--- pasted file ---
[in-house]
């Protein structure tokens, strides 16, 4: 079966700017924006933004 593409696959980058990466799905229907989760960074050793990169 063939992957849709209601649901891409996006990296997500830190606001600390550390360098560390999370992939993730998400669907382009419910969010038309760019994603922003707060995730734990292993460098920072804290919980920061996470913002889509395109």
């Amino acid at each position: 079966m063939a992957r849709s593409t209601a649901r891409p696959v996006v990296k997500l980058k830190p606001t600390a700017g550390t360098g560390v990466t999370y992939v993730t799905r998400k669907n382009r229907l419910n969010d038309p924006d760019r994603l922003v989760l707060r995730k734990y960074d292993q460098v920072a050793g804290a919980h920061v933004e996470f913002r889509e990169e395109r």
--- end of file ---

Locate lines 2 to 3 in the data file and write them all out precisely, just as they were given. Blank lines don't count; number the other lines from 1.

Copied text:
């Protein structure tokens, strides 16, 4: 079966700017924006933004 593409696959980058990466799905229907989760960074050793990169 063939992957849709209601649901891409996006990296997500830190606001600390550390360098560390999370992939993730998400669907382009419910969010038309760019994603922003707060995730734990292993460098920072804290919980920061996470913002889509395109």
């Amino acid at each position: 079966m063939a992957r849709s593409t209601a649901r891409p696959v996006v990296k997500l980058k830190p606001t600390a700017g550390t360098g560390v990466t999370y992939v993730t799905r998400k669907n382009r229907l419910n969010d038309p924006d760019r994603l922003v989760l707060r995730k734990y960074d292993q460098v920072a050793g804290a919980h920061v933004e996470f913002r889509e990169e395109r």